Researchers give pizza a healthier makeover
Research & Development
optimizing baking and fermentation methods
University of Maryland
Researchers at the University of Maryland have discovered how to boost the antioxidant content of pizza dough by optimizing baking and fermentation methods, reports a release on the university’s website.
The findings could lead to healthier pizzas.
According to the release, pizza bakers have known for some time that longer-baking times and higher temperatures can enhance the flavour of pizza.
Conditions boost antioxidants
The new study shows that these intense baking conditions also may boost antioxidant levels in dough, especially whole wheat varieties.
The researchers say they chose to investigate pizza dough because it’s one of the most popular wheat-based food products in the U.S.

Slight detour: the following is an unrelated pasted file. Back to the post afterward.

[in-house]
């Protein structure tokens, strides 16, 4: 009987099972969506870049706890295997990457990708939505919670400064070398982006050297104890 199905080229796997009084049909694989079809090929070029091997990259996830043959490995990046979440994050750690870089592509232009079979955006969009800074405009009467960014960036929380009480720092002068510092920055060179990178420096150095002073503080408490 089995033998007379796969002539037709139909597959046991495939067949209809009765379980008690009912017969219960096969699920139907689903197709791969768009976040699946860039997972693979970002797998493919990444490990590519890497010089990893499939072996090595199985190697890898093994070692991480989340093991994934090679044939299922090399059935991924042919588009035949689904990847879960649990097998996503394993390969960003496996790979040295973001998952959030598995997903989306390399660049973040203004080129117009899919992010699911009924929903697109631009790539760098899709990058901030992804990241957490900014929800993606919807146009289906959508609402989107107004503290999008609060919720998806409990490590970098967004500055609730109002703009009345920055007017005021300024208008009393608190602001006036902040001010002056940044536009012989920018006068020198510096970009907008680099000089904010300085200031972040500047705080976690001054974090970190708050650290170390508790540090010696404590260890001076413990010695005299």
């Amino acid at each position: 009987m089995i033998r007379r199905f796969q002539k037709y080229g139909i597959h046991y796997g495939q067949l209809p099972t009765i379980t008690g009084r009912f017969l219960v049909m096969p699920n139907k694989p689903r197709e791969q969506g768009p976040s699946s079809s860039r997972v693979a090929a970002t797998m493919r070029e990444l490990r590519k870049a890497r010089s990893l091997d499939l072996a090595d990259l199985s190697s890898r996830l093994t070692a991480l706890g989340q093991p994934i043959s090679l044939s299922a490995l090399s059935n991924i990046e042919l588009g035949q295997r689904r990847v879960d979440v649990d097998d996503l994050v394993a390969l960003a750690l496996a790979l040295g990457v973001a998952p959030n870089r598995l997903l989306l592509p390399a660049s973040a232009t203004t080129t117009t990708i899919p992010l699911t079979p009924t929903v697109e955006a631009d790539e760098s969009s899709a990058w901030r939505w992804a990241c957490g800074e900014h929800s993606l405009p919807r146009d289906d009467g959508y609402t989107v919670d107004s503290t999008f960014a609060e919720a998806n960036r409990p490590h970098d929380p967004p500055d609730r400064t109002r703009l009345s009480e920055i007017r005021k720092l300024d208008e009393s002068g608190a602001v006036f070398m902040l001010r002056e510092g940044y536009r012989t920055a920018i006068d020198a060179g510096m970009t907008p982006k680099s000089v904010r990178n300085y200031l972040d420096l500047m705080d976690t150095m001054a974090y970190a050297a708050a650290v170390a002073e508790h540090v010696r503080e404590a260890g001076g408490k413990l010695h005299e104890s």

In fact, according to ScienceDaily.com, American consumers eat 350 slices of pizza every second.
Through the experiment the researchers found that antioxidants increased by as much as 60 per cent during longer baking times and by as much as 82 per cent during higher baking temperatures, depending on the type of wheat flour and the antioxidant test used.
Also, longer fermentation times boosted antioxidant levels in some cases by as much as 100 per cent.
Only whole wheat pizza was used in the study, but the researchers say that the same cooking factors could also have an antioxidant boosting effect on refined pizza dough, but the effect won’t be as obvious.
And that’s because most of the antioxidants in wheat are found in the bran and endosperm components.
The study is part of an ongoing effort by researchers at the university to discover and develop new technologies that enhance the levels of natural antioxidants in grain-based food ingredients such as whole wheat flour.